Magic mushrooms!

In the previous post, you read about how I discovered a new local market and purchased a humongous portobella mushrooom for dinner. Well, have a gander at the final result: that darn ‘shroom, stuffed to its gills with freshly chopped garlic and feta cheese and topped with a from-the-garden basil leaf, then broiled in a 380 degree oven for 15 minutes. The result? Bliss. Sheer, cheesy, mushroomy bliss.


  • Portabello mushroom(s)
  • Chopped garlic
  • Feta cheese

Clean out the underside and stem of the portabello with a spoon. Be certain not to gouge the mushroom or scrape too much out. Chop fresh garlic. Fill mushroom with as much crumbled feta as it can hold, then sprinkle the chopped garlic on top. Spray a baking dish and place the mushroom in the dish. Bake at 380-385 degrees F for about 15 minutes or until the mushroom is soft and beginning to release its juices, and the feta is becoming slightly browned on top. Garnish with a fresh basil leaf (optional) and cracked black pepper. Enjoy!

It’s all Greek to me (and a little Italian, too)

The nondescript exterior. But oh, the yummies inside!

On the way back from an IKEA shopping trip, my driving pal impulsively decided she wanted to stop at the Spiros Pasadena Produce and Deli to pick up a Greek salad for her supper. We’d both separately driven by this little store, in an even-smaller strip shopping center in South Pasadena, but had never bothered to actually stop in. Now, on a later Saturday afternoon after a frenzied day of shopping, we were both glad we did.

It’s funny, too. We had had lunch together, earlier in the day, fantasizing about where in the world we would go if we had the money. She said Greece; I said Italy. We both agreed that both places would be a blast if for nothing other than the cuisine! And I’ve always loved Italian markets. Growing up North, I remember my mom stopping at a large Italian speciality deli in a (wait for it….) strip shopping center in Cleveland. I distinctly remember the smell of olives and freshly cured meats; we would usually walk out with bread and real Italian tomato paste that came in a squeeze tube – far superior to anything in a can on an American shelf.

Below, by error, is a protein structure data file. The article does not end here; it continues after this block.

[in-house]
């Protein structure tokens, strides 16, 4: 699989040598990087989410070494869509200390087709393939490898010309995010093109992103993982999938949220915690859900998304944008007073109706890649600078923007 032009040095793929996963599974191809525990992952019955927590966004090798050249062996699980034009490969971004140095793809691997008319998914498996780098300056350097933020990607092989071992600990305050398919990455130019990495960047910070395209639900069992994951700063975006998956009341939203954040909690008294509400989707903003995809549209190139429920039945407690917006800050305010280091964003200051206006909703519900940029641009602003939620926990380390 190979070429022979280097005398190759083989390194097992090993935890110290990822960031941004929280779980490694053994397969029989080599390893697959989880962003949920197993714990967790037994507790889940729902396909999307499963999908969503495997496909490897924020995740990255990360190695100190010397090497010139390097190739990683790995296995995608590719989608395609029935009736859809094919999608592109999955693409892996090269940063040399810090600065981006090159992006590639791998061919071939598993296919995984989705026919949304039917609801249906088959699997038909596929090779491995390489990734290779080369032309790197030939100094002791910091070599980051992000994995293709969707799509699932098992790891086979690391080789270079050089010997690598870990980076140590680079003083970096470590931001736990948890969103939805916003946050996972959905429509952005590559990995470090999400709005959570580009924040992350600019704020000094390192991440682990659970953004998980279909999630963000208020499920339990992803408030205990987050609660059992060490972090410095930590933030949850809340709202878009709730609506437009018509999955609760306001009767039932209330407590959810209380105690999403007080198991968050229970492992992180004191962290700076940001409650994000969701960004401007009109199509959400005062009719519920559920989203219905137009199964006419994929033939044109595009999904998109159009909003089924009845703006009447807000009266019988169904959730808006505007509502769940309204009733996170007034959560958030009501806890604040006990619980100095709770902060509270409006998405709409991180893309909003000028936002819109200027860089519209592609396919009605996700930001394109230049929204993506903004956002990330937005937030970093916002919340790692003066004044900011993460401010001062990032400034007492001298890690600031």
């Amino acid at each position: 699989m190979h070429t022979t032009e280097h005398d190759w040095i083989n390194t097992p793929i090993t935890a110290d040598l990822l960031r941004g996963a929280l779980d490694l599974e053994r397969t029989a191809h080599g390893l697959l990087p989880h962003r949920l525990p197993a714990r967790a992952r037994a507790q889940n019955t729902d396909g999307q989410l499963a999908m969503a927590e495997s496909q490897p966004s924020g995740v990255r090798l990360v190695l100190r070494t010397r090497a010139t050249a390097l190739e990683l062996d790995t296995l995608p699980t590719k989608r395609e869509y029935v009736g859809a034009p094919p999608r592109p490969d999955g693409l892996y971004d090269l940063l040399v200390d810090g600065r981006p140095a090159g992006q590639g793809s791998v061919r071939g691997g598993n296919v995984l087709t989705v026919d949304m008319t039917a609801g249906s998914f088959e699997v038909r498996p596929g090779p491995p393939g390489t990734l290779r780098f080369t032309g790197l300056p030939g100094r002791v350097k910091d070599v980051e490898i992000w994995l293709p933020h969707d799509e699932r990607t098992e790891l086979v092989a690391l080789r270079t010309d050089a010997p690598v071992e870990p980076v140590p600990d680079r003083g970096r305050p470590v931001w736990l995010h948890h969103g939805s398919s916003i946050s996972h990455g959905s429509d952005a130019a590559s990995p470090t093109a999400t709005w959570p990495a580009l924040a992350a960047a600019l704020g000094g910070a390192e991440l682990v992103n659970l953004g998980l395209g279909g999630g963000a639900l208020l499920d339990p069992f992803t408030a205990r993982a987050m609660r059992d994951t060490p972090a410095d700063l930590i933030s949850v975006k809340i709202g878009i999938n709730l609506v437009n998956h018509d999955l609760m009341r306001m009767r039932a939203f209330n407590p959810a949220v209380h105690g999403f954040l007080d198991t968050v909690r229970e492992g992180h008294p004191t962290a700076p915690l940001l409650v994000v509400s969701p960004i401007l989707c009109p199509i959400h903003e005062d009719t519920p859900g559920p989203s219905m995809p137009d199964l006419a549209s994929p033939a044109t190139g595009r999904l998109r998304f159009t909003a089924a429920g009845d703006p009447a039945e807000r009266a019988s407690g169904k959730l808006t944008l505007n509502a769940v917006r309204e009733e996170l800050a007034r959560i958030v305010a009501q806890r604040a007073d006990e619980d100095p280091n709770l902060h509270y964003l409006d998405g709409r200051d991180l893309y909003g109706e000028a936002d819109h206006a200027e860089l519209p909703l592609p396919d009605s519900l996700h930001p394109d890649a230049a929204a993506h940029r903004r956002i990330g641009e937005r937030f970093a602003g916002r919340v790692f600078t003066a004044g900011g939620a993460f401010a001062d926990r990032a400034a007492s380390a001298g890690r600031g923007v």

Obligatory Greek statue.

But back to Spiros. It does double duty as a little casual cafe and provisions shop. While my friend studied the menu and eventually ordered a salad, I wandered the shop looking for goodies – and possibly, my dinner for the evening as well. On the cafe side, Spiros offers cold sandwiches (mortadella, chicken salad, classic hoagies, capicola, etc); hot sandwiches (gyros, eggplant parm, grouper sub, pork souvlaki, meatball sub); and salads such as the classic Greek, Chef Salad, and Spiro Special, with romaine, tomato, feta, tabbouleh, and tzatziki sauce. (Hungry yet?)

You can also get Greek and Italian dinner classics – moussaka, lasagna, roasted lamb.

Feta, feta, feta. FETA!

What stunned me were Spiros’ produce prices. I couldn’t believe that this tiny shop had better-than-competitive prices than the giant chain supermarket in the next parking lot. Fresh lemons, 4 for $1, heads of garlic, the same; healthy-looking eggplant, lettuces, carrots, tomatoes of all sizes and onions, jicama, Swiss chard (my new, recent love), broccoli, and mushrooms. What caught my eye first were the size of the portobella mushrooms, and it was then and there that I constructed a dinner in my head. At the deli counter (I smelled it before I saw it!) they offer loads of yummy olives, and my favorite, feta cheese. The feta prices per pound were reasonable, and I knew that feta was what I wanted to stuff my giant portabello mushroom with. I ordered a half pound, and it came nicely double wrapped in paper and plastic wrap: a nice, fragrant, healthy-looking chunk of delicious cheese that puts “store-bought” to shame.

Ready-made dinners.

If you’re feeling lazy or are in a hurry, Spiros pre-makes their yummy Greek-Italo dinners for your convenience: just take home and reheat. Grab a bottle of wine and some baklava from the deli, and you are good to go. Bliss!

My favorite part of Spiros (besides the cheese)  is the dry goods: Alessi brand foods, like dried soups, espresso, ladyfingers, cannoli shells, and marinara sauces. Alessi (based in Tampa) always makes quality stuff and it’s painfully authentic Italian. (If you’ve never been to the Alessi restaurant in Tampa, you owe it to yourself to pay a visit.) Spiros even offers pignoli nuts in bulk – how cool is that?

Vigo & Alessi - Tampa homeboys.

I wound up with just the half pound of feta, giant mushroom, and fresh head of garlic, but resisted temptation for other things (which is tres difficulte for me!). And let me tell you: that fresh feta was AMAZING. Perfectly salty but not too, it complemented the garlic and the portabello as I grilled the three together. When I want my next feta fix, it’s going to come from Spiros (and as they’re open 7 days a week – not made hard at all).

You can find Spiros at 6801 Gulfport Blvd South, in South Pasadena. Go – and indulge.